How to begin to work with (bigger) clients directly and not thru an agency? How to begin to work with (bigger) clients directly and not thru an agency?
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    Default How to begin to work with (bigger) clients directly and not thru an agency?

    On my last project working with a large client and having secured the role using a recruitment company, they told me that they make 16% on my rate.

    Today I was going through my emails and saw that they (accidentally I think) sent an attachment with the details between them, the recruitment company and the client, and the rate was indeed 16%. €93 per hour was what the client was charged and I received €80. Everyone was happy..

    What I am wondering now is how easy is it to just go and work for clients directly? I think I have a reasonable network built up and usually find work (thru agencies) quite easily.

    Have many others done / do this? Are there aspects to look out for? (such as end client bargaining you down knowing you are working directly and asking for the higher rate)
    Last edited by jf2010; 27th November 2020 at 12:45.

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    Almost impossible for your average bum on seat contractor which I reckon is about 95% of the market. The only people that have managed it have had a very good business relationship with a client or have a viable service offering to give. Any contractor that has naively only just found out about agency margin won't have the wherewhitall to make a direct contact stick I am afraid. It's a completely different beast where you have to think like a business and understand this relationship. PermaContractors don't. There are service offerings, value & benefits, PSL's and so on and so on. And then if you understand all that you have to find one of the few clients around that is willing to take on direct and then beat the other 10 contractors that are already trying to leverage that client etc etc.

    It's a pipedream every contractor has when they suddenly find out about margins and all the business in the background. A vast majority will never make it happen.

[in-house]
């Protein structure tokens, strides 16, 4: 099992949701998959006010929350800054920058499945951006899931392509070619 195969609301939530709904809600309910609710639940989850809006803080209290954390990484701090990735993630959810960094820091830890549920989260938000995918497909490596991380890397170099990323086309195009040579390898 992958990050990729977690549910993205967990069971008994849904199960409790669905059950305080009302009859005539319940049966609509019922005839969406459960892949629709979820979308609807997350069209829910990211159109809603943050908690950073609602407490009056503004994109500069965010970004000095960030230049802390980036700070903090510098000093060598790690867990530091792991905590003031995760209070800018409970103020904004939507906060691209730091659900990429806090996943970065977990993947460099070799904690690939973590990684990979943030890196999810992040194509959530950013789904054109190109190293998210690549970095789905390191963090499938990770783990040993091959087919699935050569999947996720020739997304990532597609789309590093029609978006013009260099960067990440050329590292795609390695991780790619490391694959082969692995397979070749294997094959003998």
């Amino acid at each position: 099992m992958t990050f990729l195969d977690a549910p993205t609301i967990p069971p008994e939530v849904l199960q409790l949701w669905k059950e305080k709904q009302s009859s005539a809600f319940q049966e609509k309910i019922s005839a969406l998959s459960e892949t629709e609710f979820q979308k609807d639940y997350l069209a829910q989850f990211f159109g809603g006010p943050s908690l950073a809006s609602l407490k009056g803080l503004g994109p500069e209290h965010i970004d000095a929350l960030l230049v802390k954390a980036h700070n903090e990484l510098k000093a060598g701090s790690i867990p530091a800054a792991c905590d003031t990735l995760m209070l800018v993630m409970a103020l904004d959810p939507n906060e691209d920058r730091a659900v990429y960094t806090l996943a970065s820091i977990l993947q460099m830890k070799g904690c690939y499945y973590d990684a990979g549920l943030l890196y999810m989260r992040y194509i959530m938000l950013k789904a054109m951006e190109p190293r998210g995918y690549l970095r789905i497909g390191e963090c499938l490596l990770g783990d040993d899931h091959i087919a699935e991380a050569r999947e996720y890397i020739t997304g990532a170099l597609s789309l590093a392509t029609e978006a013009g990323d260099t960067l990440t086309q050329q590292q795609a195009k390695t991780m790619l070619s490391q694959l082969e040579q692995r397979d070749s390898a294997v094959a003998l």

Last edited by northernladuk; 27th November 2020 at 13:03.
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    Quote Originally Posted by northernladuk View Post
    The only people that have managed it have had a very good business relationship with a client or have a viable service offering to give.

    If this was the case where you have a good relationship, or previous contact - what are the further issues you may face? I am thinking from a legal point of view perhaps a lot of clients may have rules in place to only work with agencies - for security etc

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    To add to NLUK's answer - the other bit people miss is that clients aren't stupid. They pay an agency margin because the agency provides a service - just because you can go direct doesn't mean you can bang on 20% onto your rate.

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    Quote Originally Posted by jf2010 View Post
    If this was the case where you have a good relationship, or previous contact - what are the further issues you may face? I am thinking from a legal point of view perhaps a lot of clients may have rules in place to only work with agencies - for security etc
    Not being harsh but if you have to ask questions like that then you've a mountain to climb. There is no easy way or tick box to do this. You've got to understand your offering your customerztheir needs and how businesses work. We can't explain all that to you.